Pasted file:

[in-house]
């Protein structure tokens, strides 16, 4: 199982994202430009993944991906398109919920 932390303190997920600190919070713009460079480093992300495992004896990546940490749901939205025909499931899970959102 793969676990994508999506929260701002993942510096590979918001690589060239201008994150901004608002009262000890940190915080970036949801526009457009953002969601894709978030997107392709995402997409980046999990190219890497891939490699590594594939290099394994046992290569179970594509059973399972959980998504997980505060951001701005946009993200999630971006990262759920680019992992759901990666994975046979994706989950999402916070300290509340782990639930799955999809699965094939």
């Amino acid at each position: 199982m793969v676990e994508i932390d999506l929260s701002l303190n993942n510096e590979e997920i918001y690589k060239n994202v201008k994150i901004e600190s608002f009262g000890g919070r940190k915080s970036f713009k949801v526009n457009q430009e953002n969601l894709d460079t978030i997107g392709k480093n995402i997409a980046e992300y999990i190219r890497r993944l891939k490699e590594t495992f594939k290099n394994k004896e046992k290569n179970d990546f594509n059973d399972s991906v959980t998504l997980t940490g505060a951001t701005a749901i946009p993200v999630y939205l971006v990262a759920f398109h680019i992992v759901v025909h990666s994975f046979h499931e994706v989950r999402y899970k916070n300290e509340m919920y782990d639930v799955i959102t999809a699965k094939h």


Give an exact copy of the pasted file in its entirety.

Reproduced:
[in-house]
């Protein structure tokens, strides 16, 4: 199982994202430009993944991906398109919920 932390303190997920600190919070713009460079480093992300495992004896990546940490749901939205025909499931899970959102 793969676990994508999506929260701002993942510096590979918001690589060239201008994150901004608002009262000890940190915080970036949801526009457009953002969601894709978030997107392709995402997409980046999990190219890497891939490699590594594939290099394994046992290569179970594509059973399972959980998504997980505060951001701005946009993200999630971006990262759920680019992992759901990666994975046979994706989950999402916070300290509340782990639930799955999809699965094939």
């Amino acid at each position: 199982m793969v676990e994508i932390d999506l929260s701002l303190n993942n510096e590979e997920i918001y690589k060239n994202v201008k994150i901004e600190s608002f009262g000890g919070r940190k915080s970036f713009k949801v526009n457009q430009e953002n969601l894709d460079t978030i997107g392709k480093n995402i997409a980046e992300y999990i190219r890497r993944l891939k490699e590594t495992f594939k290099n394994k004896e046992k290569n179970d990546f594509n059973d399972s991906v959980t998504l997980t940490g505060a951001t701005a749901i946009p993200v999630y939205l971006v990262a759920f398109h680019i992992v759901v025909h990666s994975f046979h499931e994706v989950r999402y899970k916070n300290e509340m919920y782990d639930v799955i959102t999809a699965k094939h």